he takes the past with him as a blind passenger.
>>1. I agree that Trotskyism would not exist had it not beeen for Stalinism.
>Re-read my post, Jorn. Nowhere did I say that Trotskyism would never have
>existed but for Stalin. What I did say was that "anti-Stalinism" was the
>one "solid plank" of the Trotskyist program. And that, my friend,
>should be as clear as glass.
I don't understand the difference, so let's not split hairs on this one.
>>Louis sees "socialism in one country" as "an attempt to defend the October
>Most reputable historians of the Soviet Union in the 1920s (E.H. Carr,
>R.W. Davies, Robert C. Tucker, Adam Ulam, etc.) generally
>concede--regardless of their views of Stalin or his regime--that his foreign
>policy was shaped largely by a desire to preclude foreign intervention on
>any mass scale.
Maybe we can argue about how acute this danger was, but that's not the
point. The point is that while this policy *could* save Russia as a nation
state, it could not defend the gains of October. On the contrary it was a
recipe for smashing exactly these gains. Like it or not only international
workers revolution would be able to do that. We have been over this several
times, so I won't elaborate.
However, it was with the slogan of "socialism in one country" that Stalin
decisively chose sides in the dilemma which history unluckily had placed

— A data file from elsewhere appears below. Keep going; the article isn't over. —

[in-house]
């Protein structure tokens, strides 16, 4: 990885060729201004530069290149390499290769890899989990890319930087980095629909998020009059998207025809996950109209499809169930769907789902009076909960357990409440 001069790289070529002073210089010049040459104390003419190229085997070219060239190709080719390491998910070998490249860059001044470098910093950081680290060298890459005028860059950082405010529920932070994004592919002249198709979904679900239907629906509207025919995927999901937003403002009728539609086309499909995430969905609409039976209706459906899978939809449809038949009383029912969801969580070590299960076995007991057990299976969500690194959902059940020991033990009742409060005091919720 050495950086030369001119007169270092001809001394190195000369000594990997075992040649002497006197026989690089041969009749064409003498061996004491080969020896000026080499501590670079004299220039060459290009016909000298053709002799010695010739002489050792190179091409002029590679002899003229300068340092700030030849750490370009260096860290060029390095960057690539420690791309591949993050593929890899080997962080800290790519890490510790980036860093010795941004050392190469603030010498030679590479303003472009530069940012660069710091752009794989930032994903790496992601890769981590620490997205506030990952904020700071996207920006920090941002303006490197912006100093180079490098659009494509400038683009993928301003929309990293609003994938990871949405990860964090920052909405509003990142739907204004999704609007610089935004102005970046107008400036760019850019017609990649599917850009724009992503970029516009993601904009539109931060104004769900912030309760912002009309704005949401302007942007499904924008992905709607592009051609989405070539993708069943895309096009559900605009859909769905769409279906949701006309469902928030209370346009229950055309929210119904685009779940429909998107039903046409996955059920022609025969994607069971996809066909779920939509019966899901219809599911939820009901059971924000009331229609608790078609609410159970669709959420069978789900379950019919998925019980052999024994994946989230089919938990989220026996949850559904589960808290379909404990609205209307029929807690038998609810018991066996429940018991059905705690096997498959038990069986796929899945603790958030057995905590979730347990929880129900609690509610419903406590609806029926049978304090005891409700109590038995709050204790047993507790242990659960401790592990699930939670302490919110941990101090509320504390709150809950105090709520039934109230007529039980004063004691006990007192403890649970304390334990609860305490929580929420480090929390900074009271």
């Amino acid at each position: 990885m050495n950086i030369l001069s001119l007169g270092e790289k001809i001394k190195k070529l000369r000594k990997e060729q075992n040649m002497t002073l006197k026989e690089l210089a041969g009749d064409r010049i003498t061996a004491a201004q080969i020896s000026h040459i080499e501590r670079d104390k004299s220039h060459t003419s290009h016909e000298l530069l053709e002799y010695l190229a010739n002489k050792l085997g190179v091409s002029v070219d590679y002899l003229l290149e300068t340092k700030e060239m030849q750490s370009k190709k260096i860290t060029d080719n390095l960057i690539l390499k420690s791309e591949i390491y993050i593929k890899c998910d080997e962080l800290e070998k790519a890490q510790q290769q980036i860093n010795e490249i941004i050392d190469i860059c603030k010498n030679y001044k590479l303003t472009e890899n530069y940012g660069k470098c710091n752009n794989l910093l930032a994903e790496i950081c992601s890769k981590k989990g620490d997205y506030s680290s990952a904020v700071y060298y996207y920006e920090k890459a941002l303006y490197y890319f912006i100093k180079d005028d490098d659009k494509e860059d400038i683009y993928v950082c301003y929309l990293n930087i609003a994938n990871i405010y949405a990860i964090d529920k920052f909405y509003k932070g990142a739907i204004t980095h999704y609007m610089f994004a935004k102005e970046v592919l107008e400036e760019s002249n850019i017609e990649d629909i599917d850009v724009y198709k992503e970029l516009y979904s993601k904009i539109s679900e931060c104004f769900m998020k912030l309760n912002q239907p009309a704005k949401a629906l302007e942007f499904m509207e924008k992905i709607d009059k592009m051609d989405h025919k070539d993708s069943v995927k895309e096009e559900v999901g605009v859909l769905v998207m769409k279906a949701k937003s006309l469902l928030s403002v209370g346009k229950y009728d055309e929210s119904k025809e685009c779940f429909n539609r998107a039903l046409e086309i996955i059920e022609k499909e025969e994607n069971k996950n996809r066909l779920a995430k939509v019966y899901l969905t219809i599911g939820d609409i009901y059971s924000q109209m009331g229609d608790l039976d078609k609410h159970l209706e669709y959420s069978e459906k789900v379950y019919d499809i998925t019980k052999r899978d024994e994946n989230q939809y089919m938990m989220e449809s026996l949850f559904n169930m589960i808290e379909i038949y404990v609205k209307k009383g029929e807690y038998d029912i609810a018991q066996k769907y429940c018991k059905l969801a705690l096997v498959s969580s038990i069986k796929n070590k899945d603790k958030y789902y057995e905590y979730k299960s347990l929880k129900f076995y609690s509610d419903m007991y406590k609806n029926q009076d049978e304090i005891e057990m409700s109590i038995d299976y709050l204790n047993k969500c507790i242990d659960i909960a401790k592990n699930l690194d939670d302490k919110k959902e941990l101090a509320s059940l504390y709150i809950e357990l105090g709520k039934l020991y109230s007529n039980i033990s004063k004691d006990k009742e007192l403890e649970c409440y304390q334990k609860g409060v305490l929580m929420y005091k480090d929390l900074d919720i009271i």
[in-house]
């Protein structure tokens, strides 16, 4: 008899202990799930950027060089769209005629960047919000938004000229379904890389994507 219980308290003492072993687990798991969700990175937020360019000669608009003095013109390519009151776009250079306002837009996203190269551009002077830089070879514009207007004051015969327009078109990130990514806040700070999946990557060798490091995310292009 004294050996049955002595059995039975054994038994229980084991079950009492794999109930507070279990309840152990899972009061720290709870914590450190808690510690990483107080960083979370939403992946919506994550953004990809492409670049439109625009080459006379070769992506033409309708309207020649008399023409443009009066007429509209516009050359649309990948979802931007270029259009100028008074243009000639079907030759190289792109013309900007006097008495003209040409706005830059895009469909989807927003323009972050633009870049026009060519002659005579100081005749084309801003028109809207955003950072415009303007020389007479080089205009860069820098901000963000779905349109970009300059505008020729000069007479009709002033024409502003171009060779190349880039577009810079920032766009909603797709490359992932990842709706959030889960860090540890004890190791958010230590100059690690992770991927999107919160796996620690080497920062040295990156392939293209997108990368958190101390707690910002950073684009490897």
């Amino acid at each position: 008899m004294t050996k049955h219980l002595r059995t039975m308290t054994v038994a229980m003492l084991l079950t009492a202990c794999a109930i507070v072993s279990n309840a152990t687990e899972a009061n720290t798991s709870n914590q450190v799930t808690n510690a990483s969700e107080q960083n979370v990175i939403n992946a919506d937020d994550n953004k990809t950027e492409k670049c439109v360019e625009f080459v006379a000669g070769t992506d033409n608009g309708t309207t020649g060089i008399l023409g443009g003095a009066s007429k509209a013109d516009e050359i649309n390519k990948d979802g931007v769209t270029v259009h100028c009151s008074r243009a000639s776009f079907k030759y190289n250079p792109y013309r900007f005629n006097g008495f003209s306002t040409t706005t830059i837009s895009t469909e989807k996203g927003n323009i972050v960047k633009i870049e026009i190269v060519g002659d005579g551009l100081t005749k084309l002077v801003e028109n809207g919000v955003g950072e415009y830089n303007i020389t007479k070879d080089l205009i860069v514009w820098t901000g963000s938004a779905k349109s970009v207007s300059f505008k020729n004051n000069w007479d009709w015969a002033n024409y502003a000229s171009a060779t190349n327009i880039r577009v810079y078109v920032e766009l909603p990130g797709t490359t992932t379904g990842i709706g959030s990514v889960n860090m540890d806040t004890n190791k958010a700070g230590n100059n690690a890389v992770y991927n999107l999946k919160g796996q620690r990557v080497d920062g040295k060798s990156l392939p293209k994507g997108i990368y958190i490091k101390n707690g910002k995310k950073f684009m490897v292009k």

the bolsheviks in: On the one hand they knew that only by using all their
efforts on spreading the revolution to other, primarily the advanced, parts
of the world could they save the revolution in Russia itself. On the other
hand, the damned concrete reality forced them into using most of their
efforts in the day-to-day problem of defending the territory they
controlled - even though this tore the revolution in pieces from within.
But while this was acknowledged by the bolsheviks as an - unhappy and
unwanted - dilemma, Stalin threw the dilemma over board and made the
defence for the territory the primary object. By this - to quote Luxemburg
out of context - he chose not just another road to the same goal, but
another goal altogether. He placed himself not only *outside* the workers'
movement, but as an enemy of it.
Without this common ground we will have the "Trotsky-Stalin debates" coming
up again and again. It is not a debate about personalities, it is a debate
Well it's getting late here, so I will stop here for now. I hope to be able
to come back to a few of Louis' last points later.